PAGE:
Offshore E&P player Talos Energy Inc. has teamed up with U.K.-based Storegga Geotechnologies Ltd. in search of carbon capture and storage project (CCS) opportunities along the U.S. Gulf Coast and in the Gulf of Mexico.
Word of the joint venture (JV) was delivered June 8 by the Houston-based company amid a growing focus on emissions reductions for energy companies. The opportunity, which will target state and federal waters offshore Texas, Louisiana, Mississippi and Alabama, allows Talos to expand its offshore exploration and development knowledge into technologies energy experts say is crucial to meeting net-zero emissions ambitions.
“Engaging in CCS projects along the Gulf Coast and shallow-water Gulf of Mexico compliments our operating skill set and diversifies the company to seize this significant market opportunity,” Talos President and CEO Tim Duncan said in a statement. “We have a responsibility to deliver affordable, reliable energy with the lowest carbon footprint possible, and this joint venture allows us to expand our impact beyond our own assets to provide solutions for removing emissions from critical industrial sectors in our backyard.”
CCS is the process of capturing CO2 emissions, using a group of technologies, from various emission sources such as power plants, industrial complexes and petrochemical facilities—which surpass 100 along the coast. The CO2 is stored in geologic formations to prevent emissions from entering the atmosphere. Given the Gulf Coast area facilities emit more than 1 million tons of CO2 annually, the companies said it is a prime location for an offshore carbon capture project. Plus, the GoM is believed to hold more than 30 gigatons of available storage with rock properties and fluid type needed to effectively store CO2.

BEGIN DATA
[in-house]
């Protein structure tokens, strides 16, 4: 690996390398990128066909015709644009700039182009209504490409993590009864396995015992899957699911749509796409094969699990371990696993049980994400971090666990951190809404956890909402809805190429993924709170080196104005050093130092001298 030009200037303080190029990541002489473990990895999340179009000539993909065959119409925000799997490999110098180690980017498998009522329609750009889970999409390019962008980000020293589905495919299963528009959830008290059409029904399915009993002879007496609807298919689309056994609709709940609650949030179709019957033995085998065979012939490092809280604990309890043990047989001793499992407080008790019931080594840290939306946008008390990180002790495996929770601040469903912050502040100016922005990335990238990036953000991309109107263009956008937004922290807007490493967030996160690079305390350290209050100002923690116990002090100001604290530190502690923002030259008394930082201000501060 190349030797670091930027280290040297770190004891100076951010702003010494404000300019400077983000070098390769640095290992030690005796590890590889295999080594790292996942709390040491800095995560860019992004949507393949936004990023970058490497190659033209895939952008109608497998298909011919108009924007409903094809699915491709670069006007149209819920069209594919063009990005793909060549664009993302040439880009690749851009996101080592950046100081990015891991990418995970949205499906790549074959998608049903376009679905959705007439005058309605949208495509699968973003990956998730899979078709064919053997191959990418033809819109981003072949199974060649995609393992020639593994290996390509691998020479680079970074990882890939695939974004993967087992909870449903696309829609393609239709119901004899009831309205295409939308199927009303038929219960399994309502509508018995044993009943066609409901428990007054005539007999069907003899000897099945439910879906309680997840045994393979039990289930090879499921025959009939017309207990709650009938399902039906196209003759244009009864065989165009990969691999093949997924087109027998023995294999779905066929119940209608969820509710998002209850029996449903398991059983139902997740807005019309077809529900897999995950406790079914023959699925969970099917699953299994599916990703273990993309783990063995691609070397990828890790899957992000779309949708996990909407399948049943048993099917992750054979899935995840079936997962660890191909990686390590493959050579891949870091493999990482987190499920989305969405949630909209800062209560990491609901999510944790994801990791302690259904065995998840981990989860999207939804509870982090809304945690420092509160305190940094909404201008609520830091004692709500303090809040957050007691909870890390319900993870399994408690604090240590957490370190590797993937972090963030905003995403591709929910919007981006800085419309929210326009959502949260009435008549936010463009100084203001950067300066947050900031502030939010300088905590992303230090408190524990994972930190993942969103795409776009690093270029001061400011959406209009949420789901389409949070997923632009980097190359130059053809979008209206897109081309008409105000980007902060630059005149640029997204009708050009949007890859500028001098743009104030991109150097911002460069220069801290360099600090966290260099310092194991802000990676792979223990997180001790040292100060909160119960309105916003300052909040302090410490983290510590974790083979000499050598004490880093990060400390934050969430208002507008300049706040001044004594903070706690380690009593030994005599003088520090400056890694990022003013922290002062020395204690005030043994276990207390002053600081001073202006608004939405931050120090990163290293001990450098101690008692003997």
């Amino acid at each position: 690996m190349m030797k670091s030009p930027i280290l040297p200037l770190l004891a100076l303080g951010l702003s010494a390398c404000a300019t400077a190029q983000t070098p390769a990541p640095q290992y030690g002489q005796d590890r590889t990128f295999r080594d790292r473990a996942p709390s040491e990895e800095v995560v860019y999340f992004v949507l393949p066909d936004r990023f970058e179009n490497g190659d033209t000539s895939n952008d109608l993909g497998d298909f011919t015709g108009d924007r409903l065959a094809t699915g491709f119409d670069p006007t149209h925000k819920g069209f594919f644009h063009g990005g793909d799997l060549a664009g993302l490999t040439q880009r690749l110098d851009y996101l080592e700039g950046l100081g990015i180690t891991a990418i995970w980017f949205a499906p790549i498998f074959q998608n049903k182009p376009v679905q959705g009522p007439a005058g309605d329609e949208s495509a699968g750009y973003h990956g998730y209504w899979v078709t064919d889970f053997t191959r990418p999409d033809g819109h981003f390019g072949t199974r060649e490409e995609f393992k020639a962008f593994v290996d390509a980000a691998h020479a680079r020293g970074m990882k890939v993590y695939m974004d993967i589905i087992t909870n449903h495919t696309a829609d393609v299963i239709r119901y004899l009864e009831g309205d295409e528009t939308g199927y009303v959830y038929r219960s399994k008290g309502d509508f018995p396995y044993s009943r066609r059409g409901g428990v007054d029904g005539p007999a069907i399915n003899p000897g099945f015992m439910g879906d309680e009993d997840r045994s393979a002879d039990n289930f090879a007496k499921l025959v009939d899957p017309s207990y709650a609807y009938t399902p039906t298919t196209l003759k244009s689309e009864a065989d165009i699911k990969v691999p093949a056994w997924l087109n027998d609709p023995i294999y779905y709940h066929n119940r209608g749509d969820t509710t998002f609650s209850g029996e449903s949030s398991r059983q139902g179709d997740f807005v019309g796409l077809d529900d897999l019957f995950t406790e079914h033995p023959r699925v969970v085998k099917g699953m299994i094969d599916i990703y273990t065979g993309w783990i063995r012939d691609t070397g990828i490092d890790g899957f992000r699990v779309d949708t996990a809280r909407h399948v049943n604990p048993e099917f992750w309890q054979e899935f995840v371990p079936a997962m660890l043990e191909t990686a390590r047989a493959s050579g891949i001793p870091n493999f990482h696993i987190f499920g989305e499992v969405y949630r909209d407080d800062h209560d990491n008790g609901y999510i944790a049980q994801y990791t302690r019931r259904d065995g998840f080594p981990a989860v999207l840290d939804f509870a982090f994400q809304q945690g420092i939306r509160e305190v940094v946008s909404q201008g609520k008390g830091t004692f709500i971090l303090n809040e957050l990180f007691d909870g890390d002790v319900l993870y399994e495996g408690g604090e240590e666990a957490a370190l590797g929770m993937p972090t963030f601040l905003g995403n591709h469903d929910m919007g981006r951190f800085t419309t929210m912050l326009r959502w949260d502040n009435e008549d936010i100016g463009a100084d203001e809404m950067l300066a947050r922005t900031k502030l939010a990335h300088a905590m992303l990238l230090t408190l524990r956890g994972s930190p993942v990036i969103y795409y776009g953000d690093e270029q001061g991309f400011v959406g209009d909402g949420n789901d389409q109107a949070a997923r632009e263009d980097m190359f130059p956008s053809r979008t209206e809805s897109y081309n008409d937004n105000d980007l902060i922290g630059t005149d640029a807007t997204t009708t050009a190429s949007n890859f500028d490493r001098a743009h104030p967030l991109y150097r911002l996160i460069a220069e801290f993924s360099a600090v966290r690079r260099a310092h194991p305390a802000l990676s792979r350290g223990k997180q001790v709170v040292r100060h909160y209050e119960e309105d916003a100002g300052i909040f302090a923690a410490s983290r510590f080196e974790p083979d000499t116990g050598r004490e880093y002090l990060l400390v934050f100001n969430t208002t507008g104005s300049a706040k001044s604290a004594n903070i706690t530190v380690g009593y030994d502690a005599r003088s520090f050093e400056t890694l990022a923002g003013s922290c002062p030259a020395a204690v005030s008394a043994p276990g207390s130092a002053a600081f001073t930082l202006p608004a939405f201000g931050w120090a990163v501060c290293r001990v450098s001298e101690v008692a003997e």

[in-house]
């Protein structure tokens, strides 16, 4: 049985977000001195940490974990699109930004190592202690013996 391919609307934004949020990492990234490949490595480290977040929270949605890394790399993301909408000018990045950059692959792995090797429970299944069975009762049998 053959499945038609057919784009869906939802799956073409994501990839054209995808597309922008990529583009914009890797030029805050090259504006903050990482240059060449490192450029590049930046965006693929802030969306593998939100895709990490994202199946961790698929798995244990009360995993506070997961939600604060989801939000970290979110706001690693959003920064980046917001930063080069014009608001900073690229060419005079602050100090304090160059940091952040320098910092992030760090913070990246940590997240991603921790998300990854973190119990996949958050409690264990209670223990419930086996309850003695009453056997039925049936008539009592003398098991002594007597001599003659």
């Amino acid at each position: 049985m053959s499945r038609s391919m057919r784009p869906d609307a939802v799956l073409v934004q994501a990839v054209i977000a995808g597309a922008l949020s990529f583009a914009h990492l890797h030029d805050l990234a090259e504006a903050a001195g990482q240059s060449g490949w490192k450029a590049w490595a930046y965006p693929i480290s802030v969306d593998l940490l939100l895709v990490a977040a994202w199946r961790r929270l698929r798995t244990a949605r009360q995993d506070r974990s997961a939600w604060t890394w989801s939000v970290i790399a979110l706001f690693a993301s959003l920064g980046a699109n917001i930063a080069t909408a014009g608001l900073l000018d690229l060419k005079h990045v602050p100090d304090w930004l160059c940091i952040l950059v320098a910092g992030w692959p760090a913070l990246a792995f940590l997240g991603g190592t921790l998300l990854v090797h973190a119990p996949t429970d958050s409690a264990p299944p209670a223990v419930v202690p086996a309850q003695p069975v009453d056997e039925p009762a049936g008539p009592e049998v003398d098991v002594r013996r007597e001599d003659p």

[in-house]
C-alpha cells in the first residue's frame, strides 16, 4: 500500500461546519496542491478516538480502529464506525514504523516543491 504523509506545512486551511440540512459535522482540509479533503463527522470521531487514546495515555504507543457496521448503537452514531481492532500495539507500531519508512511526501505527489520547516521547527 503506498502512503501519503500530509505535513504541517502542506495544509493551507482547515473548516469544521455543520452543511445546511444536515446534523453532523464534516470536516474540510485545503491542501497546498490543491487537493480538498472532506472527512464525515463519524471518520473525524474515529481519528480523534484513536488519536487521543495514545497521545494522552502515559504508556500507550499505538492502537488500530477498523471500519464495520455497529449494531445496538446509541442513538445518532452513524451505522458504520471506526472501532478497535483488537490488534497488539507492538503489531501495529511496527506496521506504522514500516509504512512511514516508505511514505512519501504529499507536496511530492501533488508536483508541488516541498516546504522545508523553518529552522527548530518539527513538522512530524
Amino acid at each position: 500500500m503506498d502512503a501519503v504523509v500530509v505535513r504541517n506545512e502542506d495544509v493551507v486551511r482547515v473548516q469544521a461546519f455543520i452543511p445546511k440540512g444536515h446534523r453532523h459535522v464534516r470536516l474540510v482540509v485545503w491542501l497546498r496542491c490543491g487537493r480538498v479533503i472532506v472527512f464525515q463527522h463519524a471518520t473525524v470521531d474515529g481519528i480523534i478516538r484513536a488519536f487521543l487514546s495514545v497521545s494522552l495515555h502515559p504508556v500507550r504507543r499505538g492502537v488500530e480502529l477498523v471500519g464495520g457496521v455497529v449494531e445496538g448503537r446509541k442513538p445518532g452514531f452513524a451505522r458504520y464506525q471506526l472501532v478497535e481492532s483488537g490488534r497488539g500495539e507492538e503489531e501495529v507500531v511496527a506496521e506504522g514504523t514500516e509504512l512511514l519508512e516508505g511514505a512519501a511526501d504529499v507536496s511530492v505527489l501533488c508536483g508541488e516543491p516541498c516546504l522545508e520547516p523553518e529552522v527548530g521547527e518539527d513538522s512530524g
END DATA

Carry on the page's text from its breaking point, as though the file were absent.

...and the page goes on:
Talos’ Storegga partnership announcement comes more than a month after Exxon Mobil Corp. proposed a $100 billion carbon storage project for the Houston Ship Channel. The public-private project aims to store 50 million metric tons of CO2 by 2030.
Citing the U.S. Department of Energy, Exxon said the U.S. Gulf Coast has enough storage capacity to hold 500 billion metric tons of CO2. That, the company said, is equivalent to more than 130 years of total 2018 U.S. industrial and power generation emissions.
U.S. government officials along with others in different parts of the world have voiced support for such projects, saying it is critical to meeting climate targets. Companies pushing forward CCS projects have gained momentum recently. As of September, more than 30 commercial carbon capture, utilization and storage projects had been announced within the last three years, according to the International Energy Agency. Projects nearing a final investment decision together represent about $27 billion in potential investment.
Storegga, through its subsidiary Pale Blue Dot Energy, is behind the Acorn CCS and the Acorn Hydrogen projects in Scotland. Its partners are Royal Dutch Shell Plc and Harbour Energy Plc.
“The rapid deployment of CCS and carbon management value chains requires appropriate geological storage for carbon sequestration, access to emitters and existing infrastructure, and partnerships with experienced, like-minded organizations that share the desire to make this happen,” said Storegga CEO Nick Cooper. “The U.S. Gulf Coast offers significant potential for CCS and we are delighted to be partnering with Talos, a leading offshore operator.”
As explained in a news release, the Talos-Storegga JV will pursue CCS ventures with emitters, infrastructure providers, service companies, financing partners and others. The two said they are already actively seeking opportunities. As each CCS project progresses, each will be ring-fenced with separate operating agreements, financing structures and the possibility of additional working interest partners. Talos will serve as the JV’s operating partner.
There will be no upfront capital commitments, but partners will share costs 50:50 in the initial phases.
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